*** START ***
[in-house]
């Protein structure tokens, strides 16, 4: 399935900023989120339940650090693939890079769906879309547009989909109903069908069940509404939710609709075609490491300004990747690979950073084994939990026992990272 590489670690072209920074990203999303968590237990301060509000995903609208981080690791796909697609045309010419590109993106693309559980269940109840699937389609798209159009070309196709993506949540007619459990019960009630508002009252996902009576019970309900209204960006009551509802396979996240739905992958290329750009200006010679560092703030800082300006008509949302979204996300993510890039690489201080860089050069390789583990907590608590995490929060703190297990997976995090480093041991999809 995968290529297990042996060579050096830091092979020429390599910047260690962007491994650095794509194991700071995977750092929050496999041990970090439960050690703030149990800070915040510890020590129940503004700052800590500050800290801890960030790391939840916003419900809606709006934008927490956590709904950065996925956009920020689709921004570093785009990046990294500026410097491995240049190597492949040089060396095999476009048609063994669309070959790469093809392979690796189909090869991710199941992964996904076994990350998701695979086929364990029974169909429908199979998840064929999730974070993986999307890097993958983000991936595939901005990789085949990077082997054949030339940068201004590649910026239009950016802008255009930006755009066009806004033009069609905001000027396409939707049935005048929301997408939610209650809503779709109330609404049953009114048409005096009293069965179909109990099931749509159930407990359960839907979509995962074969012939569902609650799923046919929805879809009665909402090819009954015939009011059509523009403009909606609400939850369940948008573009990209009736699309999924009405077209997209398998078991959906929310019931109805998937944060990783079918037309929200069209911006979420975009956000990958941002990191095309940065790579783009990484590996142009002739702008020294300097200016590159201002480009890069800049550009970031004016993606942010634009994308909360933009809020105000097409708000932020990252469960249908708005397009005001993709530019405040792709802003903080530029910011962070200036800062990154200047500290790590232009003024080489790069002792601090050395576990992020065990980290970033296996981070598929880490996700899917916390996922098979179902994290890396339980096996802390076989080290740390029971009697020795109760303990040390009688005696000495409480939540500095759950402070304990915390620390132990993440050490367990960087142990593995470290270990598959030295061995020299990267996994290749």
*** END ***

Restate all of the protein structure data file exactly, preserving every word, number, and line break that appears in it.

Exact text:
[in-house]
């Protein structure tokens, strides 16, 4: 399935900023989120339940650090693939890079769906879309547009989909109903069908069940509404939710609709075609490491300004990747690979950073084994939990026992990272 590489670690072209920074990203999303968590237990301060509000995903609208981080690791796909697609045309010419590109993106693309559980269940109840699937389609798209159009070309196709993506949540007619459990019960009630508002009252996902009576019970309900209204960006009551509802396979996240739905992958290329750009200006010679560092703030800082300006008509949302979204996300993510890039690489201080860089050069390789583990907590608590995490929060703190297990997976995090480093041991999809 995968290529297990042996060579050096830091092979020429390599910047260690962007491994650095794509194991700071995977750092929050496999041990970090439960050690703030149990800070915040510890020590129940503004700052800590500050800290801890960030790391939840916003419900809606709006934008927490956590709904950065996925956009920020689709921004570093785009990046990294500026410097491995240049190597492949040089060396095999476009048609063994669309070959790469093809392979690796189909090869991710199941992964996904076994990350998701695979086929364990029974169909429908199979998840064929999730974070993986999307890097993958983000991936595939901005990789085949990077082997054949030339940068201004590649910026239009950016802008255009930006755009066009806004033009069609905001000027396409939707049935005048929301997408939610209650809503779709109330609404049953009114048409005096009293069965179909109990099931749509159930407990359960839907979509995962074969012939569902609650799923046919929805879809009665909402090819009954015939009011059509523009403009909606609400939850369940948008573009990209009736699309999924009405077209997209398998078991959906929310019931109805998937944060990783079918037309929200069209911006979420975009956000990958941002990191095309940065790579783009990484590996142009002739702008020294300097200016590159201002480009890069800049550009970031004016993606942010634009994308909360933009809020105000097409708000932020990252469960249908708005397009005001993709530019405040792709802003903080530029910011962070200036800062990154200047500290790590232009003024080489790069002792601090050395576990992020065990980290970033296996981070598929880490996700899917916390996922098979179902994290890396339980096996802390076989080290740390029971009697020795109760303990040390009688005696000495409480939540500095759950402070304990915390620390132990993440050490367990960087142990593995470290270990598959030295061995020299990267996994290749």